What is the max theoretical temperature this heater will heat a 400mm square aluminum

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discussion
(Carter Schunk) #1

What is the max theoretical temperature this heater will heat a 400mm square aluminum build plate to? Ordered this without doing any research (stupid) and the seller refused to cancel the order so now I am stuck with it.

(Ryan Carlyle) #2

Couldn’t tell you what max it’ll hit, but the general rule of thumb is 0.25-0.5 watts per square centimeter. You’re at the low end of that range so it’s probably ok? May take a good long time to hit ABS temp though.

(Carter Schunk) #3

@Ryan_Carlyle as long as it is able to hit abs temps I’m fine. This printer is fully enclosed and wasn’t made for short prints anyways.

(Ryan Carlyle) #4

@Carter_Schunk fully enclosed you should be fine. Giving it some time to warm up the enclosure is a good idea anyway.

(Carter Schunk) #5

@Ryan_Carlyle thanks for the help, was freaking out a little when I realized I should have gone AC and the seller refused to cancel. But looks like it should be good enough.

(Ryan Carlyle) #6

@Carter_Schunk LOT of amperage though. Use an SSR, solder heavy gauge wires directly rather than using crappy 12-15A screw terminals…

(Carter Schunk) #7

@Ryan_Carlyle yes, I have a mks mosfet rated for 30A, bed should draw about 20A, and I’m going to use 8 awg wire.

(Ryan Carlyle) #8

@Carter_Schunk :+1: 8ga sounds like overkill but overkill is fine

(Michael K Johnson) #9

It’s 450W at 24V. You can calculate how many watts it would be at a higher voltage. Use a TCO in any case, and a MOSFET that supports the voltage you choose. 36 and 48V supplies are available, and your 24V supply might be adjustable to a slightly higher voltage as well. Just make sure you are well within the power limits of your supply and both power and voltage limits of your MOSFET, and set up a TCO correctly to protect against MOSFET failure regardless of the voltage you use. Don’t burn down your house!

(Carter Schunk) #10

@mcdanlj How would you set up a TCO?

(Michael K Johnson) #11

Thermally connected to the bed, electrically isolated with kapton tape. Look for reprap forum posts from the_digital_dentist for details.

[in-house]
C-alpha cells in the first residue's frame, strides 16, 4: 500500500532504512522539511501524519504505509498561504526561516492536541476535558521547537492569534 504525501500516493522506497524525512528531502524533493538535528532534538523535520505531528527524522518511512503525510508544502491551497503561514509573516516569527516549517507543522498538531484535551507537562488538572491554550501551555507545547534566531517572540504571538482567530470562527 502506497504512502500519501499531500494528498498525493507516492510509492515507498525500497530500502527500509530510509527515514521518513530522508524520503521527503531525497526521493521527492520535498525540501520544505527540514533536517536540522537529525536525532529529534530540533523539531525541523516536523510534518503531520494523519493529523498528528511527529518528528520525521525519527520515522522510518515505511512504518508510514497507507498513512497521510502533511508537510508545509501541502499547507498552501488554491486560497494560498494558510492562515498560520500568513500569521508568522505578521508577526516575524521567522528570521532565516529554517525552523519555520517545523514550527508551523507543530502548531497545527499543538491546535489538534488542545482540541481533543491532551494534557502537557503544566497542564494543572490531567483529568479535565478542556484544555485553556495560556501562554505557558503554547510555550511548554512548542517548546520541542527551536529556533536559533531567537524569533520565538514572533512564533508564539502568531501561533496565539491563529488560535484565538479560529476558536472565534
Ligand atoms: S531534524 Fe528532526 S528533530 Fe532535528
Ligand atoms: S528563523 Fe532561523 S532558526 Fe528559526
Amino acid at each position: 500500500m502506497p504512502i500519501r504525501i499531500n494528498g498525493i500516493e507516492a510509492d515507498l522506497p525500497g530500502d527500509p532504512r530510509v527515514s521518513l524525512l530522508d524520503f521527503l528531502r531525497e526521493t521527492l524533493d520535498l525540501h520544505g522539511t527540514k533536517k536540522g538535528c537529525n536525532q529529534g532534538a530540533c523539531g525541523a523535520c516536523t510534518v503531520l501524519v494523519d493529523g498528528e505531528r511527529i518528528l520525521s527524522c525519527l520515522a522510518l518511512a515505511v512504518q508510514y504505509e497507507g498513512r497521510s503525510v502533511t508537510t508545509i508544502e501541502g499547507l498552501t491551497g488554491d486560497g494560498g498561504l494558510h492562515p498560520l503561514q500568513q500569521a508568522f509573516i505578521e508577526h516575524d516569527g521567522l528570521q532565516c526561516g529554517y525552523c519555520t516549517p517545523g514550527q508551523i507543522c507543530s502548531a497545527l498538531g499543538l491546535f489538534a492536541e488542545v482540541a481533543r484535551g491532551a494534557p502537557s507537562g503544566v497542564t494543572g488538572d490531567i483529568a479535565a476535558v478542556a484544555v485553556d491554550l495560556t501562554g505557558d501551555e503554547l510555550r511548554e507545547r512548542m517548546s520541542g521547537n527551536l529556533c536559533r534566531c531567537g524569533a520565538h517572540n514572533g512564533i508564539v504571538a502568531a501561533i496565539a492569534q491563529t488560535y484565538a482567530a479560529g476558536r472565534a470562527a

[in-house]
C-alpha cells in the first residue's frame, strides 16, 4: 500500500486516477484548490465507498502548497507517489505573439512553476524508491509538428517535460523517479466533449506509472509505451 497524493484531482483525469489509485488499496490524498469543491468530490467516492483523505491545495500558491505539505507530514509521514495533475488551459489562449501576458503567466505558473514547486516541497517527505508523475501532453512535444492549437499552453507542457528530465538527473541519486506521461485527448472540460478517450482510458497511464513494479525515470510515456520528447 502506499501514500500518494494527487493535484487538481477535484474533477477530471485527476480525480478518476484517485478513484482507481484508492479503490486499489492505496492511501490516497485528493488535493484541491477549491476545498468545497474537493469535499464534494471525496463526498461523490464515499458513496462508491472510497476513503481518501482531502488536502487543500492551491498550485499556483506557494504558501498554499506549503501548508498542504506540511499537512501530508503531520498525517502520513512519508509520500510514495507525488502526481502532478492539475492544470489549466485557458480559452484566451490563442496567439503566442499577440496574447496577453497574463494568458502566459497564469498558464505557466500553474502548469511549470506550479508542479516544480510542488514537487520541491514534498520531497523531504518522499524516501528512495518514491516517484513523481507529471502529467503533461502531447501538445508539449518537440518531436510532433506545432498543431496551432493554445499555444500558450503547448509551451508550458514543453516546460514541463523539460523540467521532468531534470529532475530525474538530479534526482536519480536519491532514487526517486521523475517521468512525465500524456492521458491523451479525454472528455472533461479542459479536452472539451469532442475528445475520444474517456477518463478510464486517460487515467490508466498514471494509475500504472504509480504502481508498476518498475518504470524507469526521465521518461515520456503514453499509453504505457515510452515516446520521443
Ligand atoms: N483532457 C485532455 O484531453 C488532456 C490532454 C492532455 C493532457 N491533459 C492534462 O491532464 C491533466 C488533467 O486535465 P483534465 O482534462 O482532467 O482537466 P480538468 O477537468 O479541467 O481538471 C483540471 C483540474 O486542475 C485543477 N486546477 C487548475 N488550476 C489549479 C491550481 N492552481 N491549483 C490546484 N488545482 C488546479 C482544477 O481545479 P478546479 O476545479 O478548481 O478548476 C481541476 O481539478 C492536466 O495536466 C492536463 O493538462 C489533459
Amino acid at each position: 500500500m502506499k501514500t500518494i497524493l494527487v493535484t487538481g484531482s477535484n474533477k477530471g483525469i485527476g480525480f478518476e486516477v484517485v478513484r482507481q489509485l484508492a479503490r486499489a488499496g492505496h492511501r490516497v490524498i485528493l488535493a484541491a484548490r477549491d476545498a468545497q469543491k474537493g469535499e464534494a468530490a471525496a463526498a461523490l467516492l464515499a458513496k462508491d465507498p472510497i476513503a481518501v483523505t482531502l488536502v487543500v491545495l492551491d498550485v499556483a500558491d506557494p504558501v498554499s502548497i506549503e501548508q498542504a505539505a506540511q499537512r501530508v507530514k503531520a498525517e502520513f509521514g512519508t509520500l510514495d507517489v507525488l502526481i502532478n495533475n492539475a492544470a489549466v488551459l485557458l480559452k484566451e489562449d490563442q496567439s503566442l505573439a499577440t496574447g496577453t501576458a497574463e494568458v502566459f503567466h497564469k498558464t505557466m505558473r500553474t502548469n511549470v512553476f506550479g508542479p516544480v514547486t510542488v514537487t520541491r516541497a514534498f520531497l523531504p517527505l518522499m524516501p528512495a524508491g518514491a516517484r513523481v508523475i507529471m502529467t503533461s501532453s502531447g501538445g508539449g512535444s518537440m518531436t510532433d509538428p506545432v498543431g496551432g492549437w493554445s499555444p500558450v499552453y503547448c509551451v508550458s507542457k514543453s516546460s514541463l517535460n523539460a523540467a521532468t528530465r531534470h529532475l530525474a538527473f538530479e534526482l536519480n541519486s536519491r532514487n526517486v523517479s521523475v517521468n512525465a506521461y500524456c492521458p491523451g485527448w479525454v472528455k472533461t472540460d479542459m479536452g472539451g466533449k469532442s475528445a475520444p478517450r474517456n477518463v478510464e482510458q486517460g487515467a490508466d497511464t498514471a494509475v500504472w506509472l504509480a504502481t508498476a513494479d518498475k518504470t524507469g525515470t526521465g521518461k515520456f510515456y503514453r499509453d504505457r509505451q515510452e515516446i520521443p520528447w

(Carter Schunk) #12

@mcdanlj what fuse would you recommend? Only ones I can find are AC voltages.

(Michael K Johnson) #13

Be aware that using a higher voltage, you also have to take responsibility for the additional current flowing through the wires to the bed, and a TCO won’t help you there; that will just burn down your house if you get it wrong. I meant to have said that before and just now realized that I hadn’t said it. :frowning:

(Michael K Johnson) #14

The TCOs I bought are good only to 10A which won’t help you because your heated bed will draw more like 20A even at rated voltage — read and understand https://upload.wikimedia.org/wikipedia/commons/c/c2/Ohms_law_wheel_WVOA.svg before using a different voltage :slight_smile:

(Michael K Johnson) #15

I would suggest searching http://mouser.com and http://digikey.com for TCO parts of 30A or higher. If you make sure that the wires to the bed are thick enough to handle higher current, and use a higher voltage to increase power output on the bed, the TCO current rating will need to be correspondingly higher. E.g. if you put a 48V supply on it (eek!) to produce 1800W you would need a power supply able to supply 40A continuous (urk) and a TCO rated enough higher than that for a comfortable engineering margin. I’m not an engineer and am really not qualified to give you advice here on how to size that, only that you should take that into consideration and read datasheets.

(Michael K Johnson) #16

When you look at the price of a high current capability power supply and upgrading the wire to try to protect against burning down your house and a high current capability TCO, you might instead say, “Oh, look, I accidentally bought a 400mm x 400mm base for my filament drying and annealing oven that I didn’t know I was going to build some day” and find it to be less expensive overall to go order a new heater rated for your mains voltage and use an SSR to switch it. In that case, the 10A TCOs that I found are likely to be quite sufficient: https://www.amazon.com/gp/product/B0719DHV9P — but remember I’m not an engineer and not qualified to give you advice.

That’s pretty much what I did: I bought a tronxy x5s, ran the bed at 24V so that it was possible to bring it up to temperature before the heat death of the universe, then bought all new parts for the heated bed from cast aluminum tool plate to SSR to mains-voltage-rated heat pad, and plan to build a drying/annealing oven with the old tronxy bed when I get around to it. (It’s so warped it’s pretty much all it is good for… :slight_smile:)

(Org Jansen van Rensburg) #17

A 400w 24v heater will heat it exactly the same as a 400w 240v heater. (I am just talking heat here)

(Michael K Johnson) #18

…and you can use Ohm’s law to figure out the resistance of that 400W 240V heater! (You want 800-1600W for a 400x400mm bed.)

(Taylor Landry) #19

@Org_Jansen_van_Rensb correct, but the 24v has 10x the current and 1/1000th the likelihood to kill you :slight_smile: